What are the benefits of Mycophyto, an INRA startup?. © INRA
© INRA

How did the idea come about and what are your goals?

We need to find not one, but several solutions adapted to different contexts

I started running tests in 2017, when I came back from Italy. I continued the following year, as part of a preparatory project at the Université Côte-d’Azur headed by INRA. The project culminated with a technological transfer, and the start-up Mycophyto was born. We started with tomato plants, perfume, aromatic and medicinal plants, and olive trees. Today, we have just about finished raising funds, and have several goals in mind.  Firstly, to create jobs by hiring four people by June 2019. Then, we’d like to start re-industrialising, to automate the process for those plants that have been validated for the project.  To do so, we are building a strain bank to get new R&D contracts. Lastly, we are forging partnerships to take on new challenges, by combining biotechnologies, Big Data, artificial intelligence, etc., especially so that we can predict what type of fungi will work in which environments. If we are going to make the agricultural transition, I am convinced we need to find not one, but several solutions adapted to different contexts.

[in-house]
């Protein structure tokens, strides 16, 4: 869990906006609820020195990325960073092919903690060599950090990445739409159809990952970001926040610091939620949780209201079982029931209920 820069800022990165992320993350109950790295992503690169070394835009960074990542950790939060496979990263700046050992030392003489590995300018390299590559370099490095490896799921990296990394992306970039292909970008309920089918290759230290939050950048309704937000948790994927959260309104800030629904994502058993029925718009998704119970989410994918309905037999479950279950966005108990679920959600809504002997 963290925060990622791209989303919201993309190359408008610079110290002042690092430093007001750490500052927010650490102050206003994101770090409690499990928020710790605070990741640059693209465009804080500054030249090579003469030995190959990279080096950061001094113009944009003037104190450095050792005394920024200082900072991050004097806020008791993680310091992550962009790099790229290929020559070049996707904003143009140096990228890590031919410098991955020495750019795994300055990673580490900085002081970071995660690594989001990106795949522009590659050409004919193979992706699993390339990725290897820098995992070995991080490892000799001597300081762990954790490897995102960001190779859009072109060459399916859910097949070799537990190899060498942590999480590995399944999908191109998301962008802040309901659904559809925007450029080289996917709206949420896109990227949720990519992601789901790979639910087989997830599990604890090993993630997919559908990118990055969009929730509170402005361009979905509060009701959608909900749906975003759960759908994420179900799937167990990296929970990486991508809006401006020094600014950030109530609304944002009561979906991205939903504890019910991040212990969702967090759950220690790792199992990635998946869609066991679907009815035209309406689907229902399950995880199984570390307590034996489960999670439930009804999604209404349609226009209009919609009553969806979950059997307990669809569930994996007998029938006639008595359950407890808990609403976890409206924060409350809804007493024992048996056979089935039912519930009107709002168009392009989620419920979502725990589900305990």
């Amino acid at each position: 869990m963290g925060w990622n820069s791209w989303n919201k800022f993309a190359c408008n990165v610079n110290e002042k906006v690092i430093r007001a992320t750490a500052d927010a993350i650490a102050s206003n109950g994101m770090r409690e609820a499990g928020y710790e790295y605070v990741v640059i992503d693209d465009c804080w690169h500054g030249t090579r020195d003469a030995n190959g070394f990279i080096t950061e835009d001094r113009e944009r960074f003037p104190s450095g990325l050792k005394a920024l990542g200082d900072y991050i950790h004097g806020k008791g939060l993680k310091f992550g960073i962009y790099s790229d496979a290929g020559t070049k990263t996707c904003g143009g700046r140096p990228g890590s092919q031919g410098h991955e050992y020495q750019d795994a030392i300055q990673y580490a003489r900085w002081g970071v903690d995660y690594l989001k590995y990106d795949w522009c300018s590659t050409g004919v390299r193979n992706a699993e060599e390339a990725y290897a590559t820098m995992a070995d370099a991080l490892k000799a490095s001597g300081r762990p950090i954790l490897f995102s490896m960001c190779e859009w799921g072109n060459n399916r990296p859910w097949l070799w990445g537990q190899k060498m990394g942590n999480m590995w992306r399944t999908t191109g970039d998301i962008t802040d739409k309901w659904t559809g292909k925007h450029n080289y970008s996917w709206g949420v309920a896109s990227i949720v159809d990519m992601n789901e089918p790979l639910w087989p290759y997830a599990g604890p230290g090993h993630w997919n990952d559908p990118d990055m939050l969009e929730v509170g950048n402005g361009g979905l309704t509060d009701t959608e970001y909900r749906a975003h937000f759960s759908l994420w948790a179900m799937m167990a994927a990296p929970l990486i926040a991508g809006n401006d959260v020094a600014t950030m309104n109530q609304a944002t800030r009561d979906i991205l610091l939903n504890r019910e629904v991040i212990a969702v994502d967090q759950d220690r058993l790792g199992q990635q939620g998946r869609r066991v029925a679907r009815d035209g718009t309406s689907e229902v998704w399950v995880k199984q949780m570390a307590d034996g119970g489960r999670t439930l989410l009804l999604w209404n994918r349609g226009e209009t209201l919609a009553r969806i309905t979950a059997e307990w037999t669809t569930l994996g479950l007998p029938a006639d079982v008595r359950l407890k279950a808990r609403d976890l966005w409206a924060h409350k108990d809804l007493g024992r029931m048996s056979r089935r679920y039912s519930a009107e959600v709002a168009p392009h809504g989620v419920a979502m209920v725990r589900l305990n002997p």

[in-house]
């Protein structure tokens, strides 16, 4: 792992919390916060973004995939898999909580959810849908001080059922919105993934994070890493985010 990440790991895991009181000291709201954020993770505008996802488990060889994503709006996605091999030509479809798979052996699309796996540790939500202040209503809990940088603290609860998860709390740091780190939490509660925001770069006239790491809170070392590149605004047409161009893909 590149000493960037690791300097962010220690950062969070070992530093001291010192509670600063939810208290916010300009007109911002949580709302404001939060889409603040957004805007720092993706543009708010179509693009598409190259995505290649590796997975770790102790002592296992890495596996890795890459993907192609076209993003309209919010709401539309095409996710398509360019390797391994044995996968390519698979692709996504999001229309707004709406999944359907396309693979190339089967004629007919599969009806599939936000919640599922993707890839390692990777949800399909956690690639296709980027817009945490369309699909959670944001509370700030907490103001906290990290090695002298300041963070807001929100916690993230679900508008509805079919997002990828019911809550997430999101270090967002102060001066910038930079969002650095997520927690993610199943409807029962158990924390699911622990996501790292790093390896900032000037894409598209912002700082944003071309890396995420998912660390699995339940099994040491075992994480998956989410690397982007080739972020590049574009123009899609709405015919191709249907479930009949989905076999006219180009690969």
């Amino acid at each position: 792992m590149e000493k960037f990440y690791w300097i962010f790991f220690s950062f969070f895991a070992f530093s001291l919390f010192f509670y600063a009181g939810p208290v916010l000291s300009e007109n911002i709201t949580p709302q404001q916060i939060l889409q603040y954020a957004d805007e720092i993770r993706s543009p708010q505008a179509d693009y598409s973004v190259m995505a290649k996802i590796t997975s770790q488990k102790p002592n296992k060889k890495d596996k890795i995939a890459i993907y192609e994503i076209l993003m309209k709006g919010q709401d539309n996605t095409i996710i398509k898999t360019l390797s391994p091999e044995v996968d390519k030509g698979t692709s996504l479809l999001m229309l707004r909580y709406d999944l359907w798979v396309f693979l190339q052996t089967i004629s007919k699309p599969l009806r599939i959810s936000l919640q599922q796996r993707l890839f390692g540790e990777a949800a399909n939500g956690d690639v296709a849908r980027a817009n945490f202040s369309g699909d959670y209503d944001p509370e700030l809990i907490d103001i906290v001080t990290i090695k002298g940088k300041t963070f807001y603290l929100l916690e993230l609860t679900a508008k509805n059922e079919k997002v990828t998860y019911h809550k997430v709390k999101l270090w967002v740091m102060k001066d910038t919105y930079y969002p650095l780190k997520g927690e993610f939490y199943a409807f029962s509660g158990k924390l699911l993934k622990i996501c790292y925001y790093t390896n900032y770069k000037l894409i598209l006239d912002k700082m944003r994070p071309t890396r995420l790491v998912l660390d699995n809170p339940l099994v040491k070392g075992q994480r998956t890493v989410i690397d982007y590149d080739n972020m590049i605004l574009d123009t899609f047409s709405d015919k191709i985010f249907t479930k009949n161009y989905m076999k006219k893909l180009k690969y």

Mycophyto, an INRA startup. Example of lavender. © INRA
© INRA

Tell us about your work with INRA